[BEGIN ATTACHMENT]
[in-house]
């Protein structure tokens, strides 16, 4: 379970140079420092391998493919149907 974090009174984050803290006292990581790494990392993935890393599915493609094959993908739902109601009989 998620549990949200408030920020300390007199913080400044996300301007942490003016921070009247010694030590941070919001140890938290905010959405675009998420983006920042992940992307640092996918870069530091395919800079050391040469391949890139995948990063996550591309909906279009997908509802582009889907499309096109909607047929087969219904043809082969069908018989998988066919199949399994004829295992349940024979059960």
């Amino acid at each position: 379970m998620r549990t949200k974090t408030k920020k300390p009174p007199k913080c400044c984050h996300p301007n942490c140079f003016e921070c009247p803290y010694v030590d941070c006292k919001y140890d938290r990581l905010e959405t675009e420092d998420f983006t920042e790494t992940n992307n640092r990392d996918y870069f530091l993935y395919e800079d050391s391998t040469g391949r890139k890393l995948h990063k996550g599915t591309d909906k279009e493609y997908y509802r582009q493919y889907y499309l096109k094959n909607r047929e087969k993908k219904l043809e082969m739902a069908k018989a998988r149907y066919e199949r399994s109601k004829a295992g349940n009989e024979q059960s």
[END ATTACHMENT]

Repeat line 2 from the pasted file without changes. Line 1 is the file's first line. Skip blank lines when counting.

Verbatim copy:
């Protein structure tokens, strides 16, 4: 379970140079420092391998493919149907 974090009174984050803290006292990581790494990392993935890393599915493609094959993908739902109601009989 998620549990949200408030920020300390007199913080400044996300301007942490003016921070009247010694030590941070919001140890938290905010959405675009998420983006920042992940992307640092996918870069530091395919800079050391040469391949890139995948990063996550591309909906279009997908509802582009889907499309096109909607047929087969219904043809082969069908018989998988066919199949399994004829295992349940024979059960």